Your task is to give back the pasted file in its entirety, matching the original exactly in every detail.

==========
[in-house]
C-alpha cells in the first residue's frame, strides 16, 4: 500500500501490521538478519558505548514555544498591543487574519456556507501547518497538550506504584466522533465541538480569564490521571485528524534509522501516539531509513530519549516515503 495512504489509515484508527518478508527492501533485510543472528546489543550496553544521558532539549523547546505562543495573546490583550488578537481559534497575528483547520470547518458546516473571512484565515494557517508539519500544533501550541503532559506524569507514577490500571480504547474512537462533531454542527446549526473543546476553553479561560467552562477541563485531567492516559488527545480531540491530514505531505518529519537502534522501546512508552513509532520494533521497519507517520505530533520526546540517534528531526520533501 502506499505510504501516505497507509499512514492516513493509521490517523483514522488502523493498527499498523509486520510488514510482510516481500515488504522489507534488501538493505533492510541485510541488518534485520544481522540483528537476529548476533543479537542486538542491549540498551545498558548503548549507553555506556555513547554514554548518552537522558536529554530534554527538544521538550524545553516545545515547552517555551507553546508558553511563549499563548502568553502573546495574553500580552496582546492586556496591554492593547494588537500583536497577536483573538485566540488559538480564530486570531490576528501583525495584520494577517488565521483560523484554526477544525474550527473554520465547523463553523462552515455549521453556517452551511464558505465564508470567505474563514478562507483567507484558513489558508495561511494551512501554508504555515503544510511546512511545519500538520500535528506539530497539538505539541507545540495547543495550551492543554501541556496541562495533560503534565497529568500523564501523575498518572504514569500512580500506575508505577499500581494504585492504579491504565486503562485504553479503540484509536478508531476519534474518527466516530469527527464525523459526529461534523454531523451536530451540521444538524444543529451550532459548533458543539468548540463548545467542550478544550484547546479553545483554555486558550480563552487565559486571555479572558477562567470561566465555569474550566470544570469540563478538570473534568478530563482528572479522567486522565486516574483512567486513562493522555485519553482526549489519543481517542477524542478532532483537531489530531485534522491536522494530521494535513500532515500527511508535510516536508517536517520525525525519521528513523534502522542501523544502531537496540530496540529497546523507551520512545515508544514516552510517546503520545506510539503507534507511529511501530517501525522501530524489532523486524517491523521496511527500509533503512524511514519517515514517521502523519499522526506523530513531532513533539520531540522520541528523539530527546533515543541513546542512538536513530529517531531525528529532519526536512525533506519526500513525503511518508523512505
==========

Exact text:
[in-house]
C-alpha cells in the first residue's frame, strides 16, 4: 500500500501490521538478519558505548514555544498591543487574519456556507501547518497538550506504584466522533465541538480569564490521571485528524534509522501516539531509513530519549516515503 495512504489509515484508527518478508527492501533485510543472528546489543550496553544521558532539549523547546505562543495573546490583550488578537481559534497575528483547520470547518458546516473571512484565515494557517508539519500544533501550541503532559506524569507514577490500571480504547474512537462533531454542527446549526473543546476553553479561560467552562477541563485531567492516559488527545480531540491530514505531505518529519537502534522501546512508552513509532520494533521497519507517520505530533520526546540517534528531526520533501 502506499505510504501516505497507509499512514492516513493509521490517523483514522488502523493498527499498523509486520510488514510482510516481500515488504522489507534488501538493505533492510541485510541488518534485520544481522540483528537476529548476533543479537542486538542491549540498551545498558548503548549507553555506556555513547554514554548518552537522558536529554530534554527538544521538550524545553516545545515547552517555551507553546508558553511563549499563548502568553502573546495574553500580552496582546492586556496591554492593547494588537500583536497577536483573538485566540488559538480564530486570531490576528501583525495584520494577517488565521483560523484554526477544525474550527473554520465547523463553523462552515455549521453556517452551511464558505465564508470567505474563514478562507483567507484558513489558508495561511494551512501554508504555515503544510511546512511545519500538520500535528506539530497539538505539541507545540495547543495550551492543554501541556496541562495533560503534565497529568500523564501523575498518572504514569500512580500506575508505577499500581494504585492504579491504565486503562485504553479503540484509536478508531476519534474518527466516530469527527464525523459526529461534523454531523451536530451540521444538524444543529451550532459548533458543539468548540463548545467542550478544550484547546479553545483554555486558550480563552487565559486571555479572558477562567470561566465555569474550566470544570469540563478538570473534568478530563482528572479522567486522565486516574483512567486513562493522555485519553482526549489519543481517542477524542478532532483537531489530531485534522491536522494530521494535513500532515500527511508535510516536508517536517520525525525519521528513523534502522542501523544502531537496540530496540529497546523507551520512545515508544514516552510517546503520545506510539503507534507511529511501530517501525522501530524489532523486524517491523521496511527500509533503512524511514519517515514517521502523519499522526506523530513531532513533539520531540522520541528523539530527546533515543541513546542512538536513530529517531531525528529532519526536512525533506519526500513525503511518508523512505